KUWAIT CITY — President Bush, after meeting with the top two U.S. officials in Iraq and U.S. troops here Saturday, lauded progress in Iraq and again lashed out at Iran.
While his Mideast trip is aimed mainly at promoting peace between Palestinians and Israelis, the president also seems to be drumming up support in the region against Iran, blamed by his administration for fomenting unrest in Iraq and, at least until recently, for dabbling in nuclear weapons.
"Iran's role in fomenting violence has been exposed," Bush said at Camp Arifjan, Kuwait's biggest U.S. troop base. "Iranian agents are in our custody, and we are learning more about how Iran has supported extremist groups with training and lethal aid."
Army Gen. David Petraeus, the top U.S. general in Iraq, who briefed the president on Iraq along with U.S. Ambassador to Iraq Ryan Crocker, also spoke out against Iranian intervention.
"Iran's senior-most leaders promised Iraq's that they would stop funding, arming, training and directing of militia extremists and other elements in Iraq that were creating security challenges," Petraeus said. "We are waiting, frankly, to see that carried out."
While Petraeus, who'd said recently that attacks with weapons believed to be from Iraq were down, raised a renewed worry Saturday. Over the past 10 days, he said, blasts involving explosively formed projectiles, or EFPs, an armor piercing roadside bomb believed to be imported from Iran, have increased sharply.
In a meeting with ten female Kuwaiti political activists, intellectuals and politicians, Bush also brought up Iran, according to Rula Dashti a female activist who attended. The president, Dashti reported, said that while the United States was pursuing all diplomatic means to block any nuclear weapons program in Iran, all options were still on the table.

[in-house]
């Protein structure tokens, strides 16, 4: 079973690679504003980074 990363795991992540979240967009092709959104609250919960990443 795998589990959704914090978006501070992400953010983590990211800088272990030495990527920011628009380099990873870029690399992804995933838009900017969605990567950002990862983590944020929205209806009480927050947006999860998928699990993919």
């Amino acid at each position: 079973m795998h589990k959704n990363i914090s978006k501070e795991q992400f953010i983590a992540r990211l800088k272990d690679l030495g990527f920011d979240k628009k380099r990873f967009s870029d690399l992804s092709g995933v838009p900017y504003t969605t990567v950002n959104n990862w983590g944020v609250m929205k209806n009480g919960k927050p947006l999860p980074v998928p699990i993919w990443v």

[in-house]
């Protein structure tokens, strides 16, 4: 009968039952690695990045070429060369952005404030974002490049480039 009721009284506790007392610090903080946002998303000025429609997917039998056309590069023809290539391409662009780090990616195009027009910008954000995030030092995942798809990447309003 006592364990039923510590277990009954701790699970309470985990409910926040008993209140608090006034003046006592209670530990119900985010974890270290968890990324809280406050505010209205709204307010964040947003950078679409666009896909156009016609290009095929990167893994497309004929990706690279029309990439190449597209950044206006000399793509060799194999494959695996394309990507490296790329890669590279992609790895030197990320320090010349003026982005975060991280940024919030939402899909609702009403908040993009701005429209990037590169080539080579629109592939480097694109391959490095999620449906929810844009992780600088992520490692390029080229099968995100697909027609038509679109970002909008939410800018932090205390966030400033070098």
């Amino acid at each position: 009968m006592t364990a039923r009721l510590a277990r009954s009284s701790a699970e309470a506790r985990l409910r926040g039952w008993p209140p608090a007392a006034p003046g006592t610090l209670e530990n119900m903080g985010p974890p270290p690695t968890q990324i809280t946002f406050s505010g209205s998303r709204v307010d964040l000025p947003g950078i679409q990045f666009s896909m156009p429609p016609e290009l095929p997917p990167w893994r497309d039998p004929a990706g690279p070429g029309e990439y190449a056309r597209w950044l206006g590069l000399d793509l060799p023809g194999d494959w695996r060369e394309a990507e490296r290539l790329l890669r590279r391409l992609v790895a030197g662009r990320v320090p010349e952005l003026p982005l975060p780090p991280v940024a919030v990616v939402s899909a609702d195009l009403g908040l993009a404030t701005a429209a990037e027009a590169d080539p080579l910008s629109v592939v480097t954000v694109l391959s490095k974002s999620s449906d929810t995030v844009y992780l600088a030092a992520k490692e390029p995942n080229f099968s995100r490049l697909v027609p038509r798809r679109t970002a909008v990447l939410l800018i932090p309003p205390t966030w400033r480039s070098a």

A recent report by U.S. intelligence agencies says Iran suspended its nuclear weapons program in 2003 and has yet to restart it. Kuwaiti newspapers said its leadership will, along with other Arab leaders, urge against a strike against Iran.
Bush's appraisal of Iraq was far more upbeat.
"Iraq is now a different place from one year ago," he said. "Much hard work remains, but levels of violence are significantly reduced.
"Hope is returning to Baghdad, and hope is returning to towns and villages throughout the country," he said.
The president singled out for praise a U.S. program that pays mostly Sunni volunteers $300 a month to protect their neighborhoods and hold al Qaida at bay. The program is known as Concerned Local Citizens or Awakening groups. They now number more than 80,000 people, mostly armed.
"Moderates are turning on those who espouse violence," Bush said of them. "Iraqis are slowly taking control of their country."
Awakening groups are also raising concern in the Shiite-led government, however, over their potential to turn on it. Instead, Bagdad is trying to absorb Awakening forces into civil service jobs and the security forces.
Bush said that he has no plans to reduce troops faster than the five-brigade withdrawal planned by July. That would bring the troop level to the pre-surge level of 130,000.
Bush offered some coaxing support to Iraqi leaders Saturday shortly before Iraq's parliament passed a long-awaited, U.S.-backed law that lets former Baath Party members, who are mostly Sunnis, participate in the Shiite-dominated government.
Tens of thousands had been banned from it, and from pensions that many now stand to receive, by the U.S.-led Coalition Provisional Authority.
"I'm not making excuses for a government," Bush said of the leadership in Iraq, "but to go from a tyranny to a democracy is virtually impossible.
"Have they done enough? No... Our message is very clear: It's in your interest that you pass good law."
Special Correspondent Sahar Issa contributed to this report.